The second coronavirus wave in Spain has lost momentum this week, according to the latest figures supplied by the central Health Ministry. On Thursday, a further 8,959 new cases were reported, without counting Murcia, which suffered technical problems reporting its figures. While the virus continues to spread, the number of weekly cases has actually fallen: Monday began with 47,264 cases detected over the last seven days, while the figure reported yesterday was 46,371.
It should be pointed out, however, that this is the weekly figure and does not mean that the epidemic has stopped growing nor can a change in be identified. Neither epidemiological experts nor the ministry itself are ruling out a strong uptick in cases in the coming days, as schools reopen and Spaniards return home from their summer vacations. In the midst of a wave, it is difficult to know where it is headed.
What’s more, the data can be deceptive, and the lag in time between the development of symptoms and the notification of such a case by the ministry is growing once more. This time frame can be as long as four days, when in June it was fewer than two. This is a result of the rise in cases seen in recent weeks, and increased pressure on healthcare centers, which is once again delaying the process between a person getting sick and their case appearing in the statistics. That said, in March and April, at the peak of the crisis in Spain, this process could take more than a week.
The pressure on Spain’s hospitals continues to grow slowly. The occupation of beds by Covid-19 patients is now somewhere between 6% and 7%
This delay of two to four weeks could explain why the cumulative incidence over the last 14 days has grown, according to last night’s figures: on Monday the data point was 205.5 per 100,000 inhabitants, while on Thursday the figure had grown to 212.9.
The distribution of cases is very uneven according to region. Madrid continues to account for a third of total positives in Spain, and incidence has reached as high as 467 cases per 100,000 inhabitants in the last two weeks. It is followed by the Basque Country (363.9) and La Rioja (362.2). The rest of Spain’s territories come in below 300, with Asturias the lowest at 51. This is well above neighboring countries, such as Portugal (35.4), the United Kingdom (24.6), Germany (19.4) and Italy (25.5). France exceeds the figure in Asturias, however, with 93.4, but this is still around half of the overall Spanish average.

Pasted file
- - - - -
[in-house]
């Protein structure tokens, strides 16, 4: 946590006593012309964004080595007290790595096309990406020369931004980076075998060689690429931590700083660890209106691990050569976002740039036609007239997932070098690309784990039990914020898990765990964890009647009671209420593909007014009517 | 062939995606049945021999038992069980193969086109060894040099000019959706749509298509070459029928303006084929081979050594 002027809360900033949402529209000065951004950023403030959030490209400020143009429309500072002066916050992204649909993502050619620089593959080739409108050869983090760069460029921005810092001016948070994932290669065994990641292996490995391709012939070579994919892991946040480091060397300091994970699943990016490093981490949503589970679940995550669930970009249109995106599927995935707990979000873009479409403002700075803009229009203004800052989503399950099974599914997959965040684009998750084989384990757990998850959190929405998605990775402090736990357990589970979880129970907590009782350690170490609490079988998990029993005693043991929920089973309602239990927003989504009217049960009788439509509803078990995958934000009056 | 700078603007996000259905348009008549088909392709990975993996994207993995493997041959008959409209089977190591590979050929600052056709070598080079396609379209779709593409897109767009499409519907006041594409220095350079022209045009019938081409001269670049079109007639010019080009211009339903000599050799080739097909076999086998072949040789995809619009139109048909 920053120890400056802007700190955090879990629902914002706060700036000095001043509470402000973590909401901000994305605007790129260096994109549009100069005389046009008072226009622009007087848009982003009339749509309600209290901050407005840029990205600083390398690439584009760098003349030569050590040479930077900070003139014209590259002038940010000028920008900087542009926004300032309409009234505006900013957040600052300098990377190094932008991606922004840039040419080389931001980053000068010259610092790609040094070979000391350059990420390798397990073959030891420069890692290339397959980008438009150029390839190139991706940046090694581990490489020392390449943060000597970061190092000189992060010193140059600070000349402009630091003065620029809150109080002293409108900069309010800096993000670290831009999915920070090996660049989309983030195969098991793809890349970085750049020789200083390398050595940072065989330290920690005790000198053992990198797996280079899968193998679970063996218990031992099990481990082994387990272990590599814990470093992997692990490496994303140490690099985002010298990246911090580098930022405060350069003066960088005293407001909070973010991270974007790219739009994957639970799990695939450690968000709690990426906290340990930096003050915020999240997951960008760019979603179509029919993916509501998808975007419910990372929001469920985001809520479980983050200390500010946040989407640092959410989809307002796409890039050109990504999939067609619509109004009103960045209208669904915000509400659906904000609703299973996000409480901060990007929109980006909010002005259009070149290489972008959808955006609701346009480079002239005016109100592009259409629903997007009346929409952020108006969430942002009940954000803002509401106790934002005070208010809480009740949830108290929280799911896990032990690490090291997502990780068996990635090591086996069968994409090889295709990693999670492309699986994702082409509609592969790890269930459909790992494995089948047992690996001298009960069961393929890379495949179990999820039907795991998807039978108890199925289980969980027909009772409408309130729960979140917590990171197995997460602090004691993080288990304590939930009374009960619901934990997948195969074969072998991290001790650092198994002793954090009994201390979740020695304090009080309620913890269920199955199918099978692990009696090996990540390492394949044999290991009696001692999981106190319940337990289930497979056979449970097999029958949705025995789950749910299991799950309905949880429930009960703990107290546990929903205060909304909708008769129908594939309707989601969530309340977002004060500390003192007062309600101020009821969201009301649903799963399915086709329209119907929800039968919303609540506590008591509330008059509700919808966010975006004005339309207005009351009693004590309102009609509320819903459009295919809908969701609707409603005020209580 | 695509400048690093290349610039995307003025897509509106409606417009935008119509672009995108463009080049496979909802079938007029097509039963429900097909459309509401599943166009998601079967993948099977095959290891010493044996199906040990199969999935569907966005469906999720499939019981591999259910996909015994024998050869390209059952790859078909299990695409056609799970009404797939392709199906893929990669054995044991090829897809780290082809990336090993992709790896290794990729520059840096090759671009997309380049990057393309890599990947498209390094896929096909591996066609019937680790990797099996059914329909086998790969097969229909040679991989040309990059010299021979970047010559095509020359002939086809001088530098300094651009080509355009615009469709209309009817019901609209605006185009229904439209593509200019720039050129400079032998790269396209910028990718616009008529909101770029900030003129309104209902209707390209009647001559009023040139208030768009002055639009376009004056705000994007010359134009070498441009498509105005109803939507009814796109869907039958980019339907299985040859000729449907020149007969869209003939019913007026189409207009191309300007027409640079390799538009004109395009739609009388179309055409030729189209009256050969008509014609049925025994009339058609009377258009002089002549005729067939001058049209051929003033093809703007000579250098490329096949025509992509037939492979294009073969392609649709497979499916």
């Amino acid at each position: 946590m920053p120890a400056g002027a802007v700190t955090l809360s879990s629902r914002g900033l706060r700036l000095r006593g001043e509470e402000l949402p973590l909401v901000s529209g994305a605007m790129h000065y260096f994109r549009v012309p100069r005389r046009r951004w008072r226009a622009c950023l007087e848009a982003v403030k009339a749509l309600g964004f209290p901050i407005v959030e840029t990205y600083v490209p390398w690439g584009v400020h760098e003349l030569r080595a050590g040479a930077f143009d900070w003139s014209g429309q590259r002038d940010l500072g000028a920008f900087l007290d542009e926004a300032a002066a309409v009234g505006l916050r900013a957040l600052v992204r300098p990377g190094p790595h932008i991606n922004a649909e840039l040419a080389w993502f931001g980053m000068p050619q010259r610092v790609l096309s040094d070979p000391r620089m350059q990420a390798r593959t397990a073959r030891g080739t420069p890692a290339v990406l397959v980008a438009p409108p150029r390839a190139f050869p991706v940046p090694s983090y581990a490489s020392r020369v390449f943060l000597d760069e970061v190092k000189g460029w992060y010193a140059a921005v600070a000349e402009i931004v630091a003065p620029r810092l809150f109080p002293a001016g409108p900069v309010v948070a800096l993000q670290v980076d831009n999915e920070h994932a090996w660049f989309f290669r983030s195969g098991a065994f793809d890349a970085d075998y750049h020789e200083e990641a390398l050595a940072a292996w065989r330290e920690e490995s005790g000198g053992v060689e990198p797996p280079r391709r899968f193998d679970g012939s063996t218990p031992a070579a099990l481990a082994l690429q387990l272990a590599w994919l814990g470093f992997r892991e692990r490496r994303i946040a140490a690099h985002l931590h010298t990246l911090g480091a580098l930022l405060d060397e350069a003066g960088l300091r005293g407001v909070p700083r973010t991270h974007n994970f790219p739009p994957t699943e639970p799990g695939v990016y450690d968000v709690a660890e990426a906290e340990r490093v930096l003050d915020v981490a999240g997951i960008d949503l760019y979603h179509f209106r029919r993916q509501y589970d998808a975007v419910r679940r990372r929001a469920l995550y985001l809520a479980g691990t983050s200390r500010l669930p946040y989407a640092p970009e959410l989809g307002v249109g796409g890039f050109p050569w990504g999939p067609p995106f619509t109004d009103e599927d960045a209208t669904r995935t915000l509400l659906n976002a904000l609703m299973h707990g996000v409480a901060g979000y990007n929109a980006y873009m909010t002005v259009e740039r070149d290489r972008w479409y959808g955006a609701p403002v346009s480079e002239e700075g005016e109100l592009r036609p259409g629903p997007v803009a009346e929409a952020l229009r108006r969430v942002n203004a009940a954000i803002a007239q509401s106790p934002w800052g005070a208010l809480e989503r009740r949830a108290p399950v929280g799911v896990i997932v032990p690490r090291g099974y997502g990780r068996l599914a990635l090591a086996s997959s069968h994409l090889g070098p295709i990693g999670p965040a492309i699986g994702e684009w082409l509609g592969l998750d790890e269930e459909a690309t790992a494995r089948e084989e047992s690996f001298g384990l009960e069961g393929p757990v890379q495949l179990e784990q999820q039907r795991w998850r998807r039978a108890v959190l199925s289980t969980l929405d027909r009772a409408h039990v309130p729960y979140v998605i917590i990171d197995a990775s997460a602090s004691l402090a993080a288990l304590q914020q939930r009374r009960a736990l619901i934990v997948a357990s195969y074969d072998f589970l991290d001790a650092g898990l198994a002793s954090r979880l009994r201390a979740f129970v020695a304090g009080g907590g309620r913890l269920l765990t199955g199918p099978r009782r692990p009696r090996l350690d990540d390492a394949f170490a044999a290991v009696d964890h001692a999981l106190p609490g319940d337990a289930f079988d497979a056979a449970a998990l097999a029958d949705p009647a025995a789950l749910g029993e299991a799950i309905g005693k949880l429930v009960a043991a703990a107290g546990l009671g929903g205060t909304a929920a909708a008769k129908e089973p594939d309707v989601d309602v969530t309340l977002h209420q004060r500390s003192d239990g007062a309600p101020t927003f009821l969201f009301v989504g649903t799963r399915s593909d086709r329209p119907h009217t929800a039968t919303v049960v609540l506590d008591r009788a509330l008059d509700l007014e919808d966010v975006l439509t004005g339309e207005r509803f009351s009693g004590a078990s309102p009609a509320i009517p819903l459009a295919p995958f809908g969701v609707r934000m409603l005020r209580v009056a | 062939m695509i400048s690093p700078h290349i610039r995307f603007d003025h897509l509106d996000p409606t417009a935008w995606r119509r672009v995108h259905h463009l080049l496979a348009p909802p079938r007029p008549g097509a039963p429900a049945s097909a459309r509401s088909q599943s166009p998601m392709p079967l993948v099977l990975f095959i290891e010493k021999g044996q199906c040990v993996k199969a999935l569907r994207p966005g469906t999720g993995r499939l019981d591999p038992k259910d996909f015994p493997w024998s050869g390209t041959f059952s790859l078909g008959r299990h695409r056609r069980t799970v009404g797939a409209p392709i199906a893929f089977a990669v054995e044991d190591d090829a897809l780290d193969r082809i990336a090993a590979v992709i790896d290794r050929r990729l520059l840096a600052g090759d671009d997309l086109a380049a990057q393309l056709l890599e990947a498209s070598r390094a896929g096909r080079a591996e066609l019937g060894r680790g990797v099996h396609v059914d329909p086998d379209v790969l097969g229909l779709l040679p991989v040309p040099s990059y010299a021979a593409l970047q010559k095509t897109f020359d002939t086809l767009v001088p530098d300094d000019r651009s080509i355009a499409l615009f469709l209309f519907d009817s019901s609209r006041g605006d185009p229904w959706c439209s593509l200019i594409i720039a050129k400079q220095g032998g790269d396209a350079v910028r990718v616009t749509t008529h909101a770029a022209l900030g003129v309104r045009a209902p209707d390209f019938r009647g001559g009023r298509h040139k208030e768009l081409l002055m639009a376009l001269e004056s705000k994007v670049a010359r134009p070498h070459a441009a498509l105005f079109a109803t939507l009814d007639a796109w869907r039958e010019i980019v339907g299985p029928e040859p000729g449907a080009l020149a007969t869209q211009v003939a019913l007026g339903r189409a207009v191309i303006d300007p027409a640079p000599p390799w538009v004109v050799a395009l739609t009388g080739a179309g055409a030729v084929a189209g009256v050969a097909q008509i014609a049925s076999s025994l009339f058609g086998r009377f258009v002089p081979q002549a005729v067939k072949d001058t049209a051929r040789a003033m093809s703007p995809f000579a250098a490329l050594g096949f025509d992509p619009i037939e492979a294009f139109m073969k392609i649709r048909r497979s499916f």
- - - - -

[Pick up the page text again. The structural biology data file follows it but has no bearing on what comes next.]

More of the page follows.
The pressure on Spain’s hospitals continues to grow slowly. The occupation of beds by Covid-19 patients is still at 6%, but Fernando Simón, the director of the Health Ministry’s Coordination Center for Health Alerts (CCAES), recognized at a press conference on Thursday evening that it is now very close to 7% (the ministry report does not offer decimal places for the figure). Madrid also has the highest pressure on its hospitals, with 16% of beds occupied by Covid-19 patients, nearly double the figure for August 20, when the ministry began supplying the figure for the first time. It is followed by Aragón (12%), the Balearic Islands and the Basque Country (both 11%).
Simón was very cautious on Thursday when it came to anticipating improvements in the figures. “With the data that we have we can say that the disease appears to be advancing slower than it was,” he explained. “Where there were big rises [in infections], they are falling. They could fall in the coming days, but we have to be wary of what we are observing and what we are detecting.”
The distribution of cases is very uneven according to region. Madrid continues to account for a third of total positives in Spain
In the coming days, the CCAES director is predicting a rise in infections in areas with few cases to which people are returning from zones with more infections, but he said he thought that in the provinces where transmission rates are already high, the return to work and school will not have a noticeable effect. One of the jobs of the health authorities in the coming weeks will be to detect whether having students back in the classroom causes infections to go up.
“If transmission rises among students, but it does so at the same rhythm as in the community, that will mean that schools are not focal points of infection,” he explained. “If it does so faster, that will mean that schools could be focal points, and this will have to be evaluated from center to center,” he continued, expressing his support for the reopening of schools.
Simón said he was satisfied with the data from current outbreaks, which are gradually getting smaller. This, in his opinion, means that recent restrictions – such as the closure of nightclubs and bars – are having an effect. According to the data from the Health Ministry, since the deescalation of confinement measures came to an end in June, a total of 3,061 outbreaks have been reported with 29,500 cases. Nearly 80% are small, with fewer than 10 people affected. “The outbreaks with higher numbers of cases, some with more than 100, are taking place in leisure areas, among workers who are in vulnerable situations and in social and health centers,” the ministry report states.
English version by Simon Hunter.